Page last updated at 17:21 GMT, Thursday, 3 December 2009

Parents splashing out on top quality nativity costumes

By Hannah Richardson
Education reporter, BBC News

Nativity play
Some parents have been dressing their little angels in bridesmaid dresses

Time was when an old tea towel and a pair of striped pyjamas were all your child needed for their nativity play.

Now, it seems, Virgin Marys are appearing in luxury pashmina shawls and Wise Men in bejewelled silk turbans.

Some pushy parents are spending as much as £150 on their child's Christmas play, department store Debenhams says.

And so great is the "manger chic" trend that the store's team of personal shoppers is now trying to persuade customers to see sense.

Debenhams spokesman Ed Watson said: "The amount of money that some parents want to spend on their child's nativity play appearance would enable the baby Jesus to leave the stable and check into a five-star hotel.

"It's silly and we're doing all that we can to persuade competitive parents to change their minds - it is the season of goodwill after all."

We feel certain that the story of the nativity can still be told using very simple materials
Ed Watson
Debenhams

He added: "Their sons and daughters will still look wonderful wearing a pair of pyjamas and a sheet rather than the latest dress or coat straight from the high fashion catwalk."

Debenhams said it noticed the trend after speaking to its personal shoppers who were suddenly being asked for tips on how to create the ultimate nativity play makeovers.

While the majority of parents wanted advice on how to use cheap readily available materials to the greatest effect, a significant minority were insistent that only the best would do, Mr Watson added.

He suggested the cause of the phenomenon might be, with the pressure on primary school places, parents wanting to get their child noticed.

He also said it could be that today's parents are simply not confident about making their child a costume and so they "throw money" at it instead.

'Knot of panic'

And strangely it was those parents whose children had the less prominent parts in their plays, such as donkeys or sheep, who were playing major roles.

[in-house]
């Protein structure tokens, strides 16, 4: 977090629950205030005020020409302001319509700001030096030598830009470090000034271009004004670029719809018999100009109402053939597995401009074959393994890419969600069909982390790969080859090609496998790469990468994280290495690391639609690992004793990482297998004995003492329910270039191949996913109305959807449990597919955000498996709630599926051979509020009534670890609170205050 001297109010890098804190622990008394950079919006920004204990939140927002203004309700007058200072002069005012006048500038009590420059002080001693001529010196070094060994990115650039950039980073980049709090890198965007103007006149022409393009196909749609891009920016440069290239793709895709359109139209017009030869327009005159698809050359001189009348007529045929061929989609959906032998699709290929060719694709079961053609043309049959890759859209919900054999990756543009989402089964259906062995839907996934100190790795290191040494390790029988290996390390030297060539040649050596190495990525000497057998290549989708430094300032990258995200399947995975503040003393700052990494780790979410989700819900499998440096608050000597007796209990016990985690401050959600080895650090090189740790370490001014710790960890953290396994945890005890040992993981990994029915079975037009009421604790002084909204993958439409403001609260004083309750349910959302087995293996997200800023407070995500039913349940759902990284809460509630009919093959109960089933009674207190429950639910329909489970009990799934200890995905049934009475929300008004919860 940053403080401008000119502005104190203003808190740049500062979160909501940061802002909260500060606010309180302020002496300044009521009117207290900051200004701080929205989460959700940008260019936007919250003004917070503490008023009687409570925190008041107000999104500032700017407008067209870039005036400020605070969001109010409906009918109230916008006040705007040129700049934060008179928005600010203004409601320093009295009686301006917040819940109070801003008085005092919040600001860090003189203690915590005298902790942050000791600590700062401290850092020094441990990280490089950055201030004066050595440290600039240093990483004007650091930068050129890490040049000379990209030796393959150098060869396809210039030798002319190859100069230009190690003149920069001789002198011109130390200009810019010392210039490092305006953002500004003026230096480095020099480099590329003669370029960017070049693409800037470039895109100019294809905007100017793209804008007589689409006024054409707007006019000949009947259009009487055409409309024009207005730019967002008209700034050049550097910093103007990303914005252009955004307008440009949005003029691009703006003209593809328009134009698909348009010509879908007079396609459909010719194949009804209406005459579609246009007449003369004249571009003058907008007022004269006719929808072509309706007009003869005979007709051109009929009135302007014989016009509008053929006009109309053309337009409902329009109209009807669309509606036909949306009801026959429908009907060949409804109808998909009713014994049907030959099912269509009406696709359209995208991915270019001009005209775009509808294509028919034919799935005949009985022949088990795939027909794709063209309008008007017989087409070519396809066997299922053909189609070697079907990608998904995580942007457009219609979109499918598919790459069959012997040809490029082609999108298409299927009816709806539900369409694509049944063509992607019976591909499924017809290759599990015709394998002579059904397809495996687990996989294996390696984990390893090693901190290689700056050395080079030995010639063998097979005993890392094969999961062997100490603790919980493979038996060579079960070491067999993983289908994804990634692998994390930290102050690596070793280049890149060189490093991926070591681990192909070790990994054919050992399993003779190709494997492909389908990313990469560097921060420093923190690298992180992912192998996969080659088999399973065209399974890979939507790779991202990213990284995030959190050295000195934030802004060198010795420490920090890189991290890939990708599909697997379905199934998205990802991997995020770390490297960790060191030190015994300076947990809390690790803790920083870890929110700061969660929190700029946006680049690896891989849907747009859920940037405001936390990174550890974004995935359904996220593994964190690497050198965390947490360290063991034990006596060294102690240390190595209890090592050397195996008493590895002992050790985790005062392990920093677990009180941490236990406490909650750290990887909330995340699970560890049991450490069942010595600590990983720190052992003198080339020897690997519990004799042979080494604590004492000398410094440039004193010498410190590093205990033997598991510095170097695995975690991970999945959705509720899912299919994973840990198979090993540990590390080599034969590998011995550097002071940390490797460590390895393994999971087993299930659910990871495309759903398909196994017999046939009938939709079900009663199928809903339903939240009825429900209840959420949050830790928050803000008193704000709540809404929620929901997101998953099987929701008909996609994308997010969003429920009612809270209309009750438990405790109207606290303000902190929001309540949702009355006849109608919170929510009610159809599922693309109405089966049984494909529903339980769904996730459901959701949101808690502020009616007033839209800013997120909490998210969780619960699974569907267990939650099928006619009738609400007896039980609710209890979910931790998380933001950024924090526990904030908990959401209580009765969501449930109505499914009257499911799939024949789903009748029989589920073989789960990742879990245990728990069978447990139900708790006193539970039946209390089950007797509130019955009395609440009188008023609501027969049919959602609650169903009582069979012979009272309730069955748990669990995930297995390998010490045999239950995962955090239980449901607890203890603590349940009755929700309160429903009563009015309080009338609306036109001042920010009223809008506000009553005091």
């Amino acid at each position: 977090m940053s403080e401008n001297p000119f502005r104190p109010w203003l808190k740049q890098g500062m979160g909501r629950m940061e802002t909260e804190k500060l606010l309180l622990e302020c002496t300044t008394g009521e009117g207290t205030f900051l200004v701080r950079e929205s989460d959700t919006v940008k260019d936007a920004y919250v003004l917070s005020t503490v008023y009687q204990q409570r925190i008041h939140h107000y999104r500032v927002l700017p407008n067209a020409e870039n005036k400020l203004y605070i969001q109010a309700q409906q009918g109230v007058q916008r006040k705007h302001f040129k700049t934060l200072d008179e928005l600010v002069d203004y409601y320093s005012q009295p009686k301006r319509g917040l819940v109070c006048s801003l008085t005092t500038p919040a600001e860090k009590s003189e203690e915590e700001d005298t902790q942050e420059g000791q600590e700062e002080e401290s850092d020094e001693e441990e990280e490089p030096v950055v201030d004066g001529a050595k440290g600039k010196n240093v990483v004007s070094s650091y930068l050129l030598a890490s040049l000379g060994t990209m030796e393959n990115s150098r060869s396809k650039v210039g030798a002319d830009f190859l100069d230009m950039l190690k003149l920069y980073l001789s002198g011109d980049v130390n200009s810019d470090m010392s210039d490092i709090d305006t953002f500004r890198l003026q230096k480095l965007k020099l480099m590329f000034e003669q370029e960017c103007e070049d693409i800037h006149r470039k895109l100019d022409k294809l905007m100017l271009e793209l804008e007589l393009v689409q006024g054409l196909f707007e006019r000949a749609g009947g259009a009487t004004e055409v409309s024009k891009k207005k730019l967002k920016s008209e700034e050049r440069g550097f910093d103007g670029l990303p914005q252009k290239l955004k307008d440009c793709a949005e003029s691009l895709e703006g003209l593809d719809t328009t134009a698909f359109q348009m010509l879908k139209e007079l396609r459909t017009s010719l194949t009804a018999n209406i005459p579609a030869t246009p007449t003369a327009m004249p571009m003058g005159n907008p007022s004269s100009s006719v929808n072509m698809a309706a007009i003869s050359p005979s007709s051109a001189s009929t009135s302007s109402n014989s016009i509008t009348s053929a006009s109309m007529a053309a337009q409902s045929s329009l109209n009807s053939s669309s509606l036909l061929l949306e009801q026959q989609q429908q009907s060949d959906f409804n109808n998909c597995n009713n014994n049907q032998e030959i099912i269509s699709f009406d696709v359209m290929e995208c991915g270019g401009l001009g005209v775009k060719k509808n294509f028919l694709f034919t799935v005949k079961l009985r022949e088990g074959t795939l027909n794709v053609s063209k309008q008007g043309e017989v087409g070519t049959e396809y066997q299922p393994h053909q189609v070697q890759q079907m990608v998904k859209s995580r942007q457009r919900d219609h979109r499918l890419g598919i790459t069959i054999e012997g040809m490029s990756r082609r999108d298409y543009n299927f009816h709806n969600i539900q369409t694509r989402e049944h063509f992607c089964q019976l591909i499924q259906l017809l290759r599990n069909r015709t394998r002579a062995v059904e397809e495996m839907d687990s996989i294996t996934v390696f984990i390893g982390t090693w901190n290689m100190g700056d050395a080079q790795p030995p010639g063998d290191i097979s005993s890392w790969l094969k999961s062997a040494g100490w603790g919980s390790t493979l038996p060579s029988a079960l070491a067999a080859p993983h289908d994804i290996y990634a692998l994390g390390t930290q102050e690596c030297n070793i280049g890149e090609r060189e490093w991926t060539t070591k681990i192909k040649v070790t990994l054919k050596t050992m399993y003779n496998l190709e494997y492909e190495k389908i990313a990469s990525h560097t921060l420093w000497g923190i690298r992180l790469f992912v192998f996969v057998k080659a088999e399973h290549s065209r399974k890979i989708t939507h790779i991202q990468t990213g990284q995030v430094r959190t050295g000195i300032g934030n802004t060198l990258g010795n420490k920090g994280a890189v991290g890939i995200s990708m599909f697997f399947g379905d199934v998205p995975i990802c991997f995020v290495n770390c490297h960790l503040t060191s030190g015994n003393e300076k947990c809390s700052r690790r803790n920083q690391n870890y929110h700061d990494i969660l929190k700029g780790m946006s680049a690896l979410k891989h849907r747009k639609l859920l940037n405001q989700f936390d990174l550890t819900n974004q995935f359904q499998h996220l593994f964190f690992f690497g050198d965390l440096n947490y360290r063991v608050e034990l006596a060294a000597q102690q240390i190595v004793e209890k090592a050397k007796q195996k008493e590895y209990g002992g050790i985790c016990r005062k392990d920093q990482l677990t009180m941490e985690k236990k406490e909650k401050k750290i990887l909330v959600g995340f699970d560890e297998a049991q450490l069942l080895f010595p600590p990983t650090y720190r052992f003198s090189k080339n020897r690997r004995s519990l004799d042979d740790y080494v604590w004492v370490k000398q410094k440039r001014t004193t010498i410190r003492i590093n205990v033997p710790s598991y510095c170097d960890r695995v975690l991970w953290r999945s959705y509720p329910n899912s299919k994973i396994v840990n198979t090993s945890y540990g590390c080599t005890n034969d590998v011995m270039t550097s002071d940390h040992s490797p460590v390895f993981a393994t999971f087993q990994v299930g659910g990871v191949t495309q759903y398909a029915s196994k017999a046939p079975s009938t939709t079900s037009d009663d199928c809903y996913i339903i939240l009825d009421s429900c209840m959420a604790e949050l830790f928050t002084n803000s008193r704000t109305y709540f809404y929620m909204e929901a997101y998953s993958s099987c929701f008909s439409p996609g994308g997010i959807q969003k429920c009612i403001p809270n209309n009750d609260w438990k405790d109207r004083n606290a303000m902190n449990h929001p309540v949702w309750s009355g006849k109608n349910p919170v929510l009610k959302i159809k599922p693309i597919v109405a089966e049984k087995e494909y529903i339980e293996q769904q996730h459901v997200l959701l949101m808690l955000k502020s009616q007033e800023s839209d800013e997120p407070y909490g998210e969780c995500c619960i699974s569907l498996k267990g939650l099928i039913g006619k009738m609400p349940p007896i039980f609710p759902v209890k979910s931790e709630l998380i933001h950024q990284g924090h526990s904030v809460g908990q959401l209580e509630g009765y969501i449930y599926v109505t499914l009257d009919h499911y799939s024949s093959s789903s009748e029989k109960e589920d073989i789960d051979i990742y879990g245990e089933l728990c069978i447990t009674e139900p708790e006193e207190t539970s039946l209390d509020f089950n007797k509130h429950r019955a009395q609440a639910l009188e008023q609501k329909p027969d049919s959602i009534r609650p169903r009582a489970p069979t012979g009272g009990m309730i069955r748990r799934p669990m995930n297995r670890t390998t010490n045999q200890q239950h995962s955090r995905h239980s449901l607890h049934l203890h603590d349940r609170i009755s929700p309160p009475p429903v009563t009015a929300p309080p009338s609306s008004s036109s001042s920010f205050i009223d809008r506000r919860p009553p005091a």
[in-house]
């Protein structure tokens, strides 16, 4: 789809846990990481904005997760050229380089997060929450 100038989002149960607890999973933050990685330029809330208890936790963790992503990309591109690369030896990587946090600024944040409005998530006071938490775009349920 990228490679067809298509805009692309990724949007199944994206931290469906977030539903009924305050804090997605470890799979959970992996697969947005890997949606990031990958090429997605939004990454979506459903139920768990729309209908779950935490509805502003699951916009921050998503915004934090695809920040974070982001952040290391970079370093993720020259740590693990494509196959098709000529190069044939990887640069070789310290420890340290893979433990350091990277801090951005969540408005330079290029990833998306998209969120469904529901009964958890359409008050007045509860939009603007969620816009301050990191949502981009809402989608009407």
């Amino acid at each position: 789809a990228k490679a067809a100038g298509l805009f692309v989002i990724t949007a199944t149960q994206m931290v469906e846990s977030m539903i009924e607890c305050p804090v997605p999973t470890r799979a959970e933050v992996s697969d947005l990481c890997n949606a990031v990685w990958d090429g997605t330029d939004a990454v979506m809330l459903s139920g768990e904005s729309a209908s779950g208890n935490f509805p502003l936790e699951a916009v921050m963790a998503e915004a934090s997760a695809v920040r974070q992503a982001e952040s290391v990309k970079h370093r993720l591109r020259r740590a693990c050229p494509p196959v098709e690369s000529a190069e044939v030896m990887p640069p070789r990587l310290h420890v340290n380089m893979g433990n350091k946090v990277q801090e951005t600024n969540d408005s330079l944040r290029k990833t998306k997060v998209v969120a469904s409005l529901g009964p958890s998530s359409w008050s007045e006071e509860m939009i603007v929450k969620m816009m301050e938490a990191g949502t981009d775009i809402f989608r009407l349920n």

Mr Watson suggested: "They feel they have to compensate for their child's minor role by putting on a much greater display of 'manger chic' to win attention."

Brand new bridesmaid dresses worth £50 were being sourced for the role of angel and arctic fur throws costing £60 for the role of sheep, he said.

Parents of would-be shepherds were paying £25 for striped velour dressing gowns.

Mr Watson said: "While we applaud parents wanting to do their very best for their children, we feel certain that the story of the nativity can still be told using very simple materials."

Meanwhile John Lewis said it had found the reverse to be true, with parents desperately trying to improvise costumes at the last minute.

A spokeswoman said: "Every parent has felt it, that dreaded knot of panic as the realisation hits that a costume for Mary, Angel Gabriel and one of the three Wise Men has to be made within a week!"

Fabric expert at the Welwyn Garden City store Julia Dudrenec said: "I've been working in the haberdashery department for over 10 years and every Christmas it's the same.

"Worried parents and children arrive with sometimes only minutes to spare before the stage beckons. We try and help as much as we can, with the minimum of fuss, time and expense."

The store had also seen a surge in sales of tea towels and tights.



Print Sponsor


SEE ALSO
Angel wings 'unsafe' for nativity
30 Nov 07 |  Cornwall

RELATED INTERNET LINKS
The BBC is not responsible for the content of external internet sites



FEATURES, VIEWS, ANALYSIS
Has China's housing bubble burst?
How the world's oldest clove tree defied an empire
Why Royal Ballet principal Sergei Polunin quit

BBC navigation

BBC © 2013 The BBC is not responsible for the content of external sites. Read more.

This page is best viewed in an up-to-date web browser with style sheets (CSS) enabled. While you will be able to view the content of this page in your current browser, you will not be able to get the full visual experience. Please consider upgrading your browser software or enabling style sheets (CSS) if you are able to do so.

Americas Africa Europe Middle East South Asia Asia Pacific